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California rethinks tougher licensing for ridesharing drivers

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California just stepped back from a policy that might have had a big, big impact on ridesharing services in the Golden State. Its Department of Motor Vehicles has revoked a finding that drivers for companies like Lyft and Uber need commercial license plates in order to do business. The DMV originally issued the notice (really, an interpretation of existing law) in an attempt to clear up legal uncertainties for car dealerships and their customers, but now says that it needs to conduct "further review" before it reaches a conclusion.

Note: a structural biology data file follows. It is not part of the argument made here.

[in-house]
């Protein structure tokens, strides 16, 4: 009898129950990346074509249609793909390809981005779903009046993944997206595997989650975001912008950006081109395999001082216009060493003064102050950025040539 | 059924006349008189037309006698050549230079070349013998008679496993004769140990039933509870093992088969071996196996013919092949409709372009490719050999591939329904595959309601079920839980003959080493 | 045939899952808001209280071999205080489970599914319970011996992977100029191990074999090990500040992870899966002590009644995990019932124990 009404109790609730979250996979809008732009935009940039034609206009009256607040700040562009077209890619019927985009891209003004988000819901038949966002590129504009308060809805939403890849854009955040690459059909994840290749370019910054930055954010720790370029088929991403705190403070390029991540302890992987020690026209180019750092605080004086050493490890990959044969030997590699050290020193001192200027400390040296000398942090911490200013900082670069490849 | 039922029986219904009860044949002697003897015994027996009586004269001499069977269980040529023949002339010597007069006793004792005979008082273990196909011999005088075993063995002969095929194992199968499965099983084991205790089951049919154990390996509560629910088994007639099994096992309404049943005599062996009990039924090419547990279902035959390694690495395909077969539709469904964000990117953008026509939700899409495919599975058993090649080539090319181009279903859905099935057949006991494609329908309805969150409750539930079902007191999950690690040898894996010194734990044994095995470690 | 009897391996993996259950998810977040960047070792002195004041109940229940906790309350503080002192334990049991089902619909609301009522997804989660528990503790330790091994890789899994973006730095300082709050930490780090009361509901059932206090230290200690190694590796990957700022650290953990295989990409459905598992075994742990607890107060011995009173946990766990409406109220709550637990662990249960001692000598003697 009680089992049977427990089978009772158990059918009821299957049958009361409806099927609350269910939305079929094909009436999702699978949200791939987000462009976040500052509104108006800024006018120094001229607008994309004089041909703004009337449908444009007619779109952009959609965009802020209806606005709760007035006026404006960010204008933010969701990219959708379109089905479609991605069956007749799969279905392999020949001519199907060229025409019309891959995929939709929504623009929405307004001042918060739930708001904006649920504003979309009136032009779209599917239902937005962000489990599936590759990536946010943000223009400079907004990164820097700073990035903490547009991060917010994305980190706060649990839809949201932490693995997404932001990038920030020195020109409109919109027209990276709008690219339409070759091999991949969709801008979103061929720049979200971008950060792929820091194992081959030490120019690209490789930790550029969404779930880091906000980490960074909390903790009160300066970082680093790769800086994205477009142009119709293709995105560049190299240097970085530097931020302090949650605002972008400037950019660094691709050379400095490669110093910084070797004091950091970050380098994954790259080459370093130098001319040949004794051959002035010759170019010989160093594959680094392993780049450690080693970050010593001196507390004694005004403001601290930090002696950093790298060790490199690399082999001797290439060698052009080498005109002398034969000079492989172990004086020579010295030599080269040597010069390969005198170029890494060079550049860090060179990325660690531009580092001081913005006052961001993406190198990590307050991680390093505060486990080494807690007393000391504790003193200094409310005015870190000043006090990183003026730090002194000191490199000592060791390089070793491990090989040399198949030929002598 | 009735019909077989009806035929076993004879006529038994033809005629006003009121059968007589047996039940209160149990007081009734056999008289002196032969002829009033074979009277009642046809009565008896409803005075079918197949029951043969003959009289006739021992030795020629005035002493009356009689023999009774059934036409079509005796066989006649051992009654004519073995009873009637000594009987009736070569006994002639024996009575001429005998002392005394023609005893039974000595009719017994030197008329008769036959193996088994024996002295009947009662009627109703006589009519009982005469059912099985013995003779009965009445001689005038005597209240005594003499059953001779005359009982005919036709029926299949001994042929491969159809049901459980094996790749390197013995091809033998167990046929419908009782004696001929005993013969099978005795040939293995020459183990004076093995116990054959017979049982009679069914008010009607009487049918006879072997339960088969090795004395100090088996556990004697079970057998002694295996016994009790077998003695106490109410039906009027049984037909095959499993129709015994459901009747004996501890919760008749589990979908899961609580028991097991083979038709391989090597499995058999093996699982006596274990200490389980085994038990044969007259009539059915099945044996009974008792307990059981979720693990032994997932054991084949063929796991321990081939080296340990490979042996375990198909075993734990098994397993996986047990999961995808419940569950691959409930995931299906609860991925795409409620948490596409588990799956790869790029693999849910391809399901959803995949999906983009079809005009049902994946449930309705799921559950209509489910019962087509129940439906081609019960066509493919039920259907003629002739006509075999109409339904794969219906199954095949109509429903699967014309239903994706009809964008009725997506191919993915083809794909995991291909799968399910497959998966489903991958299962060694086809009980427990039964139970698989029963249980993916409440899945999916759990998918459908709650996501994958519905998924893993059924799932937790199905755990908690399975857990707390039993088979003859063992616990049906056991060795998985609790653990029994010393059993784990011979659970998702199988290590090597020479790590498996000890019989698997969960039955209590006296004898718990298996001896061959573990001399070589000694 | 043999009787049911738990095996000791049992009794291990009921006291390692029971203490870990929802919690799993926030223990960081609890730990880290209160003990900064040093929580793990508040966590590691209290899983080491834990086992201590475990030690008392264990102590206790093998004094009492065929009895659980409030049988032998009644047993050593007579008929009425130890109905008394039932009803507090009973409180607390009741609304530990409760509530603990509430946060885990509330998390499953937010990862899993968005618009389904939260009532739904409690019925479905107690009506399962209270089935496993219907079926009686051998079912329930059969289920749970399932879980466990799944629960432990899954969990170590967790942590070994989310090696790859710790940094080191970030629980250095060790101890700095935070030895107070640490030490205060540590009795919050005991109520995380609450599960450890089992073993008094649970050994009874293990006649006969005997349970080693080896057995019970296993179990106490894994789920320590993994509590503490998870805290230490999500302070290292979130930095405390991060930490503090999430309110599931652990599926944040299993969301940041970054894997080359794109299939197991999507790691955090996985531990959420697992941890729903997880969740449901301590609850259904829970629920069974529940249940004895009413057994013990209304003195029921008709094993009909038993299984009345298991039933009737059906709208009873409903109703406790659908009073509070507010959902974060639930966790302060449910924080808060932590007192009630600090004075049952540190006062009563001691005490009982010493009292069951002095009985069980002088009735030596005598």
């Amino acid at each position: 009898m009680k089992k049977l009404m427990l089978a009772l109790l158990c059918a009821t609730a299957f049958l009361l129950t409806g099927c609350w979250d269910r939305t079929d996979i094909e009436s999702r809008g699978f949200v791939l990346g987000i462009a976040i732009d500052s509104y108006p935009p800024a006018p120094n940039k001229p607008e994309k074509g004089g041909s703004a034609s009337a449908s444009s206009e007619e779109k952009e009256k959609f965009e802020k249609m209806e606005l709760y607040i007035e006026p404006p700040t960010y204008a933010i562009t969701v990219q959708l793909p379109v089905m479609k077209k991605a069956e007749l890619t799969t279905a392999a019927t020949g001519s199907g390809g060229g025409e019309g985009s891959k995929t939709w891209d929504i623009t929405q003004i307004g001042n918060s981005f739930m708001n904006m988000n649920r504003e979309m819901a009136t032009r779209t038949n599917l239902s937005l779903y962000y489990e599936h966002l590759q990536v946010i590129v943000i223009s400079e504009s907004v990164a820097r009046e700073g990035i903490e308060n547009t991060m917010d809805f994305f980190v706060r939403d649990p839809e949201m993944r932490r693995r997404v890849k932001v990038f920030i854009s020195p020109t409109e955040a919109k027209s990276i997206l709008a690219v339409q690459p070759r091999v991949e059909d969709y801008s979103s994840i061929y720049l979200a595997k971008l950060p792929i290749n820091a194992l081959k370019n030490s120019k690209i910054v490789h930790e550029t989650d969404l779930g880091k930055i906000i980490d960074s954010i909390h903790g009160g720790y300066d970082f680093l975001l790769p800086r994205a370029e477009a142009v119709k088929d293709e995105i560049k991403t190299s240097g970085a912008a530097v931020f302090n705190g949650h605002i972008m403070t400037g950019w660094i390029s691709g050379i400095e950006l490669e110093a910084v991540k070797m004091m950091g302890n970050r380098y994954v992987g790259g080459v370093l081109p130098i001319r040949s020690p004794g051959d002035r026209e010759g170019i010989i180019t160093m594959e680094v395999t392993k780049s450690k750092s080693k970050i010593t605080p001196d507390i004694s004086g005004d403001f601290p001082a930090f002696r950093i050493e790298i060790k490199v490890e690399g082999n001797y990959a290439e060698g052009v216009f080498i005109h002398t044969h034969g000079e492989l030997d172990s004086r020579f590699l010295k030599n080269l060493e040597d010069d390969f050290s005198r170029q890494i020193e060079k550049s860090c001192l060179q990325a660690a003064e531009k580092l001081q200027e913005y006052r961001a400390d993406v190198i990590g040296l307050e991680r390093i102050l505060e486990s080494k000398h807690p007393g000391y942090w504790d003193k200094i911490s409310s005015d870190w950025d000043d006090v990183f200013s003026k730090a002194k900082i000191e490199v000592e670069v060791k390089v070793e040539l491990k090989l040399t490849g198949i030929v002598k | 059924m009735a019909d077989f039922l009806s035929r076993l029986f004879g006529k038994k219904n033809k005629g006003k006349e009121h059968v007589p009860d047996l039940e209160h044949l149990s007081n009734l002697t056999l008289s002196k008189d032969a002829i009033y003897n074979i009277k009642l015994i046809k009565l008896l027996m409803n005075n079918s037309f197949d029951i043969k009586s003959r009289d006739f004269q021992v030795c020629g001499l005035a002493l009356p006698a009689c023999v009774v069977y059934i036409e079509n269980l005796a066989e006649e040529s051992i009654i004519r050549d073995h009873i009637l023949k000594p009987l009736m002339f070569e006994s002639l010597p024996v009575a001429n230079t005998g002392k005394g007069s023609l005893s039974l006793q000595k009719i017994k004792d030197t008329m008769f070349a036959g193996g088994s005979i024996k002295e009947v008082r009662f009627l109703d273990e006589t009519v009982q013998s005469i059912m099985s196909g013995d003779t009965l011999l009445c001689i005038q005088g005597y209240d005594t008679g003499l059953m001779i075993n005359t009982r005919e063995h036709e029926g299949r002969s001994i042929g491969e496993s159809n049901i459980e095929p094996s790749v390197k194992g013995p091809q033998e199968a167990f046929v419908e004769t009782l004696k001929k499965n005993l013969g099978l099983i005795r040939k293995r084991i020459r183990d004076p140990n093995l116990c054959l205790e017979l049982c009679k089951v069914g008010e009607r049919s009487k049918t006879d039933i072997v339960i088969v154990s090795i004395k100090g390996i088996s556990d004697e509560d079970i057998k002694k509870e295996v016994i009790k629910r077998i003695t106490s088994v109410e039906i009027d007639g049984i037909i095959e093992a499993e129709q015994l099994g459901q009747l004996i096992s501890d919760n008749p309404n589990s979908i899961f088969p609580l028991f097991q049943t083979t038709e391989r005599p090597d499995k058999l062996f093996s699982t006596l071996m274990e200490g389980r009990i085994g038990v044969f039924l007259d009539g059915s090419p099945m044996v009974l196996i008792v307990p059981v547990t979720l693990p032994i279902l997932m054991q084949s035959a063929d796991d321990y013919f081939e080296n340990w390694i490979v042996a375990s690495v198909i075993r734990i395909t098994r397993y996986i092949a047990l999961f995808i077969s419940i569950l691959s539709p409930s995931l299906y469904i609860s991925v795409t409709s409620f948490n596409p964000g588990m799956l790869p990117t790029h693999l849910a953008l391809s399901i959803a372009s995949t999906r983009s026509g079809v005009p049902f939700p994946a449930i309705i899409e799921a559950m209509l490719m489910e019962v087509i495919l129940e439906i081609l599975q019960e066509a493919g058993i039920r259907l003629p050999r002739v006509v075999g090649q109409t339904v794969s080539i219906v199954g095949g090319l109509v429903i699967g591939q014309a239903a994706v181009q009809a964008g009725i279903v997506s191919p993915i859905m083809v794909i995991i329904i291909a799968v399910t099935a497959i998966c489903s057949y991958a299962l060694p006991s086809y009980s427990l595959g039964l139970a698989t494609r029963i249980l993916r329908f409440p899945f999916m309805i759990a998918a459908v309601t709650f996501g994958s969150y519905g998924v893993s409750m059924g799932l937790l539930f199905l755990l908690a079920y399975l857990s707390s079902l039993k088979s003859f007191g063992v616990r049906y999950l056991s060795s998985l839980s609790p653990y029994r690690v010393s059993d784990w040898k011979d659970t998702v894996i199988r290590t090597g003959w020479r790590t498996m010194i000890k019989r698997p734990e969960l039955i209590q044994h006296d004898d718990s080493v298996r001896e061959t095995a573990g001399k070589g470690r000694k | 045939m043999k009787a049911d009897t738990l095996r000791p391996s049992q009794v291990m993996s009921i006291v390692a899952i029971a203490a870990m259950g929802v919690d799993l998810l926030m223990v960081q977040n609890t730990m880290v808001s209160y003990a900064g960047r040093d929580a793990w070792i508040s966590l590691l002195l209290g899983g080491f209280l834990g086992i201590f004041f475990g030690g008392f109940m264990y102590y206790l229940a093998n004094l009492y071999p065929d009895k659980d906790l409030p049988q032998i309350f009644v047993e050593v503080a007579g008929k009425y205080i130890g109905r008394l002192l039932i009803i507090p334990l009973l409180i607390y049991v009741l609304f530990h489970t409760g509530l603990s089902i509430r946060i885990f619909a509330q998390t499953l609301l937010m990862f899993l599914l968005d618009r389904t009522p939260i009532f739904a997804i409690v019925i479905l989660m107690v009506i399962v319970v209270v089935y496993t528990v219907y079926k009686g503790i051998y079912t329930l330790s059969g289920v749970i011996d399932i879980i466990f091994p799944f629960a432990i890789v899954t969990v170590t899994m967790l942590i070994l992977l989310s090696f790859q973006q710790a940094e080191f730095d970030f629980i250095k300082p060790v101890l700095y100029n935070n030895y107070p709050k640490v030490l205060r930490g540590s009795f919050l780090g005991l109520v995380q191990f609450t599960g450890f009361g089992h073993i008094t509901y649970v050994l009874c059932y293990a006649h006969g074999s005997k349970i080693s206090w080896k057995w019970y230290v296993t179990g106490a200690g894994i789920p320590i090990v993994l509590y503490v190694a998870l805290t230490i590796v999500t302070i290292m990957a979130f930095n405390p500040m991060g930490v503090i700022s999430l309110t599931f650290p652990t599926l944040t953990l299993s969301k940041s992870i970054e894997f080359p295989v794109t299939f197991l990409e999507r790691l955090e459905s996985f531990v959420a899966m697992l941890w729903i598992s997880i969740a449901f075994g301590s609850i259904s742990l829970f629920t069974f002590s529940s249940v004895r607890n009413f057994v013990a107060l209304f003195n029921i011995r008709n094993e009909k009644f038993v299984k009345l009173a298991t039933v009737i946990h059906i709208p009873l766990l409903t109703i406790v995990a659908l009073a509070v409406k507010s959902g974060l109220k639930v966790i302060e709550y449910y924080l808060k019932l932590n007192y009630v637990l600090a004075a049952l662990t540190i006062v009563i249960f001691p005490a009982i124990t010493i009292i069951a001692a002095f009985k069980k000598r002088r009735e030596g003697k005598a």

The change of heart was prompted at least in part by pressure from both the ridesharing outfits and state Republicans. They're worried that a commercial plate requirement would strangle growth -- it'd take much longer to get qualified drivers, and the high cost of switching could affect profits, pricing or both. The DMV's about-face (however temporary) isn't good news for those who think personal insurance doesn't do enough to protect either drivers or passengers, but it will prevent any sudden hiccups in California's burgeoning car-for-hire industry.

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